I think this applies to so many things in our lives. Certainly standing for the truth of Scripture. Certainly standing up for God’s definition of sin, worshiping God in truth. It might be applied to a marriage commitment, parenting, a job. I have no idea what God is speaking to you about today.

But if God says, “Stay,” He’ll be exactly what you need to stay and thrive. If He says stay, stepping away comes with serious consequences.

So do we stay or go?

August 15; A Broken Heart

Ezekiel 20:30-22:31

Do you know how, when you are close to someone who is grieving, you can feel their heart break? You ache because they are hurting so badly, and you know you just can’t fix it for them. Watching a loved one go through the darkest time of her life was probably the hardest thing I have ever done.

The thing about reading the Bible as God’s love letter to me, expecting Him to speak to me, and getting to know His heart through His own words, there are times I feel like I’m watching Him grieve, and my heart breaks for Him.

Today I read His words, His pronouncement of judgment on His disobedient children. I heard His anger, realized the fierce punishment that was coming their way. God is really mad.

But through the years of reading the Bible, I’ve come to understand – in part – God’s heart. Of course I don’t claim to totally get Him, but I know Him enough to know that when He is angry, when He is bringing judgment on His people, He’s doing it from a broken heart.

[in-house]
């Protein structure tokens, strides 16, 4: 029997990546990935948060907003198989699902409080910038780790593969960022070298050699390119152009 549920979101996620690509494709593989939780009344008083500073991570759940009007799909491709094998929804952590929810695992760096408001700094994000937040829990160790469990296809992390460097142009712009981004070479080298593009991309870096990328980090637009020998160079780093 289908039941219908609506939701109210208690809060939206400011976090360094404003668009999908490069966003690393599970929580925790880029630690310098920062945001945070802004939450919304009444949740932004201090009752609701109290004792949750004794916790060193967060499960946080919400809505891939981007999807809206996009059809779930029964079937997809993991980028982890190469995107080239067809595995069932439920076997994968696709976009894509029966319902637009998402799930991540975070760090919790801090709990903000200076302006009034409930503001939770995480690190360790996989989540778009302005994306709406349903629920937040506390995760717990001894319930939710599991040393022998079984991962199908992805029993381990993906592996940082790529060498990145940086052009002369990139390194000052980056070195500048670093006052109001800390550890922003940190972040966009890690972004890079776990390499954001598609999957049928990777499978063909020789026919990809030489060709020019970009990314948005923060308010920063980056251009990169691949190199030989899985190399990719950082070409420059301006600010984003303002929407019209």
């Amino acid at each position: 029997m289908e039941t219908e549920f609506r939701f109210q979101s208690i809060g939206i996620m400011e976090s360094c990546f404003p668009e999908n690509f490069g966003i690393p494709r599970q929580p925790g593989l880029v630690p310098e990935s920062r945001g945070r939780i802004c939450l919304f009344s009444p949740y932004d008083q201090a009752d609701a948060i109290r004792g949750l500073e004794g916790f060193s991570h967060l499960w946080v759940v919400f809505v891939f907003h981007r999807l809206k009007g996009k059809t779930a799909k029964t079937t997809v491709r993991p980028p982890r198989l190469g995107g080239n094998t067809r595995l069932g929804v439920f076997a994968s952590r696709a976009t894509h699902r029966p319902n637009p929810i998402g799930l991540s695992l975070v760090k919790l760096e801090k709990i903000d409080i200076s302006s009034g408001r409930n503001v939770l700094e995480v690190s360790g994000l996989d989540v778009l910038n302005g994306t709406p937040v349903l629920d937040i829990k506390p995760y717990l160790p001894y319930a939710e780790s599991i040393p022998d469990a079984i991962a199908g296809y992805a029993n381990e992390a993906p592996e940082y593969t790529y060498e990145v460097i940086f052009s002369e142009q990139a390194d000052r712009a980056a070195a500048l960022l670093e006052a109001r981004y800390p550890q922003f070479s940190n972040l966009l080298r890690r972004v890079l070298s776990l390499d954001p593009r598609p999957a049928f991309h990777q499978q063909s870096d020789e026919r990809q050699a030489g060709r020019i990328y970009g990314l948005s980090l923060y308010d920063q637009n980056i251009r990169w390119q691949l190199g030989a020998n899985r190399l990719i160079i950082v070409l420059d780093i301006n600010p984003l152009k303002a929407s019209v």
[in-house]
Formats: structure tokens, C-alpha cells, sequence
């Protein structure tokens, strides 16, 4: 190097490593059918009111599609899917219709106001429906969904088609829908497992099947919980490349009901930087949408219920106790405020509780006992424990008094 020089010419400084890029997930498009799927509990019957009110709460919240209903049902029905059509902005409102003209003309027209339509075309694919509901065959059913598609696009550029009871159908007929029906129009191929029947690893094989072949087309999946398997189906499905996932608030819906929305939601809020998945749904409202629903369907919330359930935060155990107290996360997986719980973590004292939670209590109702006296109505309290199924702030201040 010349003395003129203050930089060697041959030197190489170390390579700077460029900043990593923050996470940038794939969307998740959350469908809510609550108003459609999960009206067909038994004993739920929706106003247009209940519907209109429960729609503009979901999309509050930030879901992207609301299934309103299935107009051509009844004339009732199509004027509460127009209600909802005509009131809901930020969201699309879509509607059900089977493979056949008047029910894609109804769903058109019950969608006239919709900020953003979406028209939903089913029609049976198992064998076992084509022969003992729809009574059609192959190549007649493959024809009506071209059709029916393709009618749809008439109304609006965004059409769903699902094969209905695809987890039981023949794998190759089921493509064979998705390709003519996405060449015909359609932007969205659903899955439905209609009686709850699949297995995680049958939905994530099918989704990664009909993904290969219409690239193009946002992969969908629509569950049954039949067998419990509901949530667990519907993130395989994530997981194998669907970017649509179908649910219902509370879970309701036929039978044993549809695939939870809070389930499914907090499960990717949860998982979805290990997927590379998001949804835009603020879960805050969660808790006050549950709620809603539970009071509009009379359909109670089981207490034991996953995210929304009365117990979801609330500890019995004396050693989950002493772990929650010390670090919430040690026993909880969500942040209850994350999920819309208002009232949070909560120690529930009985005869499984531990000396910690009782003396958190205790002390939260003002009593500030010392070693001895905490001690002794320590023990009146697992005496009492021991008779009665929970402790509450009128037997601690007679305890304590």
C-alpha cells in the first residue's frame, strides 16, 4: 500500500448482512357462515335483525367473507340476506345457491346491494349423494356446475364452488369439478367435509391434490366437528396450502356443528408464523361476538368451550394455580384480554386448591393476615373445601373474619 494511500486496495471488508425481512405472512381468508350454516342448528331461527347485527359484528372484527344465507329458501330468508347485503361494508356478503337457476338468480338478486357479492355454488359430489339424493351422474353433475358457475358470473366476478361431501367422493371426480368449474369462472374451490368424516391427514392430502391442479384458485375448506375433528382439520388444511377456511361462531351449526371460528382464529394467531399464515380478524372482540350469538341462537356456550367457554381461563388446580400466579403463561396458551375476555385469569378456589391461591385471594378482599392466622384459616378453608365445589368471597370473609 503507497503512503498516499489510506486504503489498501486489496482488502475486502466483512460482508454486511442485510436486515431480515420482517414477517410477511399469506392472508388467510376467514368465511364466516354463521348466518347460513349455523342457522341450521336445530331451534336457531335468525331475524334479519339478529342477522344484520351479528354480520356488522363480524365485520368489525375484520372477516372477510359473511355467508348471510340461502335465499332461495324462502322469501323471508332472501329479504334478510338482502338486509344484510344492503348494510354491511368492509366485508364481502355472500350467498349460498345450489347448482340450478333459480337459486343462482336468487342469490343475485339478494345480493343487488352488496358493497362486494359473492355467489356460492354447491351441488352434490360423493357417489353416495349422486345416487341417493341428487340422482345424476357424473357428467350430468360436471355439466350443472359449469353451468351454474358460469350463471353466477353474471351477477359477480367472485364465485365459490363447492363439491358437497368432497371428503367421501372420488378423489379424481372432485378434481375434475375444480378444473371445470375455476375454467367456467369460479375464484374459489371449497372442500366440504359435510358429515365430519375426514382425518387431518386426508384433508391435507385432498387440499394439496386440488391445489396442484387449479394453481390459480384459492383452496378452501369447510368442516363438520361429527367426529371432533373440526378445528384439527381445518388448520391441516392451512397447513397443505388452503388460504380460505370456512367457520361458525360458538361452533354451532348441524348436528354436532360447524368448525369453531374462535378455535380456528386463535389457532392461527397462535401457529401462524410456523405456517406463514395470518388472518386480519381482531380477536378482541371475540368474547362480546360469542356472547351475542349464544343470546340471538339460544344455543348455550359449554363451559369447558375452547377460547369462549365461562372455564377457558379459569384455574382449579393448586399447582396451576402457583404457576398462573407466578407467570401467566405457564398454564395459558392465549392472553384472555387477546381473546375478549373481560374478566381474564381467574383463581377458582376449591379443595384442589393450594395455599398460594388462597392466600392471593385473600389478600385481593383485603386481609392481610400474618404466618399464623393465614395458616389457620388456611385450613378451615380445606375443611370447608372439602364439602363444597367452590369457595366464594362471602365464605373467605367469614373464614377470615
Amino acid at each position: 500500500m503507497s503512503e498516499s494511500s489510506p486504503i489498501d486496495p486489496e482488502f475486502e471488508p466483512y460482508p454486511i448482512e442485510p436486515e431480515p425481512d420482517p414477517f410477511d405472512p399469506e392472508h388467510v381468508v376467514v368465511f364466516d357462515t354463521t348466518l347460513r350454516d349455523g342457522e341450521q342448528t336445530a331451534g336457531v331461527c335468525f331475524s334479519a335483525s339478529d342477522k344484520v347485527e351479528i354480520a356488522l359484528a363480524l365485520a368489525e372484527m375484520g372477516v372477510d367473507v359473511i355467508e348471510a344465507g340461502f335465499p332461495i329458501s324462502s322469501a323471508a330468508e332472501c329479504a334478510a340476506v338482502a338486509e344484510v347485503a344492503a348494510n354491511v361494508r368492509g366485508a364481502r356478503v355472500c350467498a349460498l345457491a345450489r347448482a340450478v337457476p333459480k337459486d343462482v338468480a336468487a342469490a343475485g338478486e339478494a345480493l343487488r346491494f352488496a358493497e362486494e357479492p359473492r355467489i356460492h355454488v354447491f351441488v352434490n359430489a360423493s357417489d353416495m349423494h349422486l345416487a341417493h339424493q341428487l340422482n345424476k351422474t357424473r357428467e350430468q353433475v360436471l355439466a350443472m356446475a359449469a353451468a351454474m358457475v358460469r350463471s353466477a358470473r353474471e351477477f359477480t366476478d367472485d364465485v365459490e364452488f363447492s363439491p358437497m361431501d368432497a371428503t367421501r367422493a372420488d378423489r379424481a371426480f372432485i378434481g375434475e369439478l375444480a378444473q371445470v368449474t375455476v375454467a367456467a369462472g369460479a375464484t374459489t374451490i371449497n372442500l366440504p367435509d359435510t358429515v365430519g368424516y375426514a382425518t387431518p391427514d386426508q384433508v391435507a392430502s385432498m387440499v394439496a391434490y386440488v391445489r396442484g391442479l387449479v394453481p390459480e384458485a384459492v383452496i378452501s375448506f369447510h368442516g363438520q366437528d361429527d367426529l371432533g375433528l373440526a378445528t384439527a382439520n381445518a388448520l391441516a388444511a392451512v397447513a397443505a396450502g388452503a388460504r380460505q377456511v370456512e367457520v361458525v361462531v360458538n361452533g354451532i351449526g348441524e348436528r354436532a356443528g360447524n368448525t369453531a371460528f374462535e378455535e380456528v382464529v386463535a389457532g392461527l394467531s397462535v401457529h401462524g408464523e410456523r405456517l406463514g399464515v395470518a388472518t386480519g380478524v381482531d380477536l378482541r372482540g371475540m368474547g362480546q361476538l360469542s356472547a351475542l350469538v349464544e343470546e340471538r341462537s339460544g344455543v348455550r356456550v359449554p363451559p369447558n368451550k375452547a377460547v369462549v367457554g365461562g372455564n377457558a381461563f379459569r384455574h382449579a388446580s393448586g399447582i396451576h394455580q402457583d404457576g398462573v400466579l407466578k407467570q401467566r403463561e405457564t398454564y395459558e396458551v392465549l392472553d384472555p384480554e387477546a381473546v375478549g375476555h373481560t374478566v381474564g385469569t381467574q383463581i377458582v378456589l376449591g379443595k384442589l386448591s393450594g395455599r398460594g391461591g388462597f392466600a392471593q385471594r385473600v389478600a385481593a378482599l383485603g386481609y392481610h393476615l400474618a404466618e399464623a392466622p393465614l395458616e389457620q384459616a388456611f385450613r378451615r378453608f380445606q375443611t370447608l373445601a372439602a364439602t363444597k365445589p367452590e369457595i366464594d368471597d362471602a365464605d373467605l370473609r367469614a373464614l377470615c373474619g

He says things here in Ezekiel like, “I will pour out my wrath on you…,” “I will make you an object of scorn…,” “I will surely strike my hands together at the unjust gain you have made…,” “I will gather you in my anger and my wrath…”

I read His words, but I also see His tears. The God I know takes no pleasure in punishing His children. The God I know longs to walk with us, fellowship with us, bless us. That’s His will for each of us. It’s we who prevent that by our choices to sin. It’s we who break His heart.

When you were a kid and your dad stood in front of you with that belt in his hands, both of you knowing you deserved what was coming, did you ever hear him say, “This is going to hurt me more than it hurts you”? I hear my Heavenly Father saying that today, and I believe it’s true.

My Heavenly Father, I don’t want to cause You pain. I don’t want to break Your heart. I don’t want to be a rebellious child you need to discipline, because today I see how much that hurts You. God, I want to bring you joy. Forgive my sins. Create in me a clean heart. And may all I do and say today put a smile on Your face. I love You. 

 

August 13; Using or Abusing

Ezekiel 14-16

God likened the Jews to a prostitute. He’d saved her, protected her, nurtured her, and lavished her with amazing gifts. People should have been able to see God’s beauty in her, and been drawn to Him because of what they saw. But that’s not what happened.

God reminded me today that I can be like the ancient Jews God described as vile and disgusting. He saved me like he’d saved her. He’s protected and blessed me, too. And He has lavished me with things no amount of money can buy. What am I doing with what He’s given me?

I would venture to say you are blessed, too. If you are a child of God through the blood of Jesus, He has gifted you with things, with abilities that should be drawing people to Him. What are you doing with what He’s given you?

I would ask us all today if we are using the blessings and abilities that God thoughtfully and intentionally gave each of us, for His glory? Or are we using those blessings for personal gain and personal glory? Are we using those gifts or abusing them? The prostitute God described in Ezekiel was abusing what God had given her.

One of the gifts God gave us is His Word, the Bible. For the past ten days I have been reading and re-reading the daily passages and letting God speak to me without going through a commentary or study lesson. Just me and God, and I have loved it so much!